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The Indian Institutes of Technology (IITs) have raised the tuition fee by 80 per cent, from Rs 50,000 to Rs 90,000 per annum, the steepest so far after a four-year hiatus. Yet, this would do little to help the financial condition of these institutes.
IITs, 80 per cent of whose expenses are met through financial grants from the ministry of human resource development (MHRD), say tuition fee does little to even meet their operating expenses.
"Education provided at the IITs is highly subsidised. We spend around Rs 2.5 lakh per student per year, considering operating costs alone. We cannot expect student fees to take care of the entire expenses - capital plus operating costs," said Devang Khakhar, director, IIT-Bombay.
IIT-Bombay's yearly expenditure is Rs 250 crore. The institute receives around Rs 200 crore in grants from MHRD and the rest is generated by tuition fee and other miscellaneous charges from students. Salary and staff cost, including electricity and sundry bills, goes up by around 10 per cent each year at IIT-Bombay.
The IITs say with salaries and staff cost being fixed, they have to budget for expenditures beyond that. The marginal amount left is then used for other developmental activities on the campus.
At the IITs, the fee for about 22 per cent of students, from the SC/ST category, are fully waived. Also, up to 25 per cent of the students, whose parental annual income is less than Rs 4.5 lakh, are entitled to fee waiver. The remaining students pay the full fee.
"The fee had to be increased. However, since the fee cannot be increased every year, the government outpay for us has to be adequate," said Gautam Barua, director, IIT-Guwahati.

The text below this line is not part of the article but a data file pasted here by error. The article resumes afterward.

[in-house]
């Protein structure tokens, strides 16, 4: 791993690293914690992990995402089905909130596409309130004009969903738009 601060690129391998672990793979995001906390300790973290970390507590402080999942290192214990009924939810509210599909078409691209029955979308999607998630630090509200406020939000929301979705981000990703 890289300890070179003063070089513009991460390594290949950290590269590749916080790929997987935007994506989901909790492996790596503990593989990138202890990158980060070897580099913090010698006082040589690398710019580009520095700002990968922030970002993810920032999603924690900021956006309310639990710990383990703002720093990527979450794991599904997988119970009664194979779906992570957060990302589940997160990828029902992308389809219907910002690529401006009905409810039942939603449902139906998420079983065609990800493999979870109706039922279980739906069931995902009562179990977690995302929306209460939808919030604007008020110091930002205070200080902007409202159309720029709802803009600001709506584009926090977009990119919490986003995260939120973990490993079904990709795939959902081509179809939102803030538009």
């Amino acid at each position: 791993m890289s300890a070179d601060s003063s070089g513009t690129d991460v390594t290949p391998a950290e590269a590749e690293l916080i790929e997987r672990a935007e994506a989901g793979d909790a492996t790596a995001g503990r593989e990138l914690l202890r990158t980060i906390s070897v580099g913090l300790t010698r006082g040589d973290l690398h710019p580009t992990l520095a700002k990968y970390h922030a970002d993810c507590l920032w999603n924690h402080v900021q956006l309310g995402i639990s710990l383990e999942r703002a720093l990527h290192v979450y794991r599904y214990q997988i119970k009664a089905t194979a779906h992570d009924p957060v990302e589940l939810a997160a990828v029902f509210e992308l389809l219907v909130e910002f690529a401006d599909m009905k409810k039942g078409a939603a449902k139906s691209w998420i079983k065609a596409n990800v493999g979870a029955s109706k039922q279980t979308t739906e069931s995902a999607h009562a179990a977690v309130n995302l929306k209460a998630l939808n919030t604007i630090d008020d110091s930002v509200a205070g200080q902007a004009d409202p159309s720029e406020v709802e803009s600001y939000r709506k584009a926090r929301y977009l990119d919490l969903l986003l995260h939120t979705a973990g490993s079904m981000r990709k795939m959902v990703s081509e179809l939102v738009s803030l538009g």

IIT-Guwahati has an annual expenditure of Rs 110 crore, and nearly 15 per cent of this - about Rs 15-16 crore - comes from fees. Barua said with the increase, it would now contribute about 17 per cent.
In contrast, the top 20 private engineering institutes in the country charge anywhere between Rs 40,000 and Rs 1 lakh per student, per annum. These institutes, which increase the tuition fee every few years, say they might do so this academic year, too.
BITS Pilani, for instance, is planning to increase the fee for its bachelors engineering programme from the present Rs 1.4 lakh to Rs 1.7 lakh for the next academic year. The institute says it has to increase the fee to neutralise inflation. The fee in 2011 for the institute was Rs 1.25 lakh. It subsidises the programme by getting money from industry.
IIT fee, on the other hand, has always been low. When IITs began operations in 1953, they charged an annual fee of Rs 500 for their flagship undergraduate engineering programme. In the past, IITs have revised their fee only twice - in 1998 and 2008. In 2008, IITs had doubled the fee for undergraduate courses from Rs 25,000 to Rs 50,000 a year.
R K Shevgaonkar, IIT-Delhi's director, said, "IIT fee has always been low. Since it is a premier institution with good faculty and education, the fee should increase."
IIT-D's annual expenditure is around Rs 160 crore. About eight to 10 per cent of it comes from fees and the rest through grants from MHRD.
However, not all directors agree to the fee increase. "Students at IITs come from poor backgrounds. Manual labourers', masons' and taxi drivers' children come to us. This fee increase is a burden on them. I do not agree with it," said the director of a new IIT, requesting not to be quoted.
Another IIT director said until the government puts a financial model in place to support needy students, the fee increase should have been postponed.
With the government planning to gradually reduce the Budget outlay for IITs and help them self-sustain through fee income, fee hike might become a regular feature for these premier institutions, on the lines of other engineering institutes.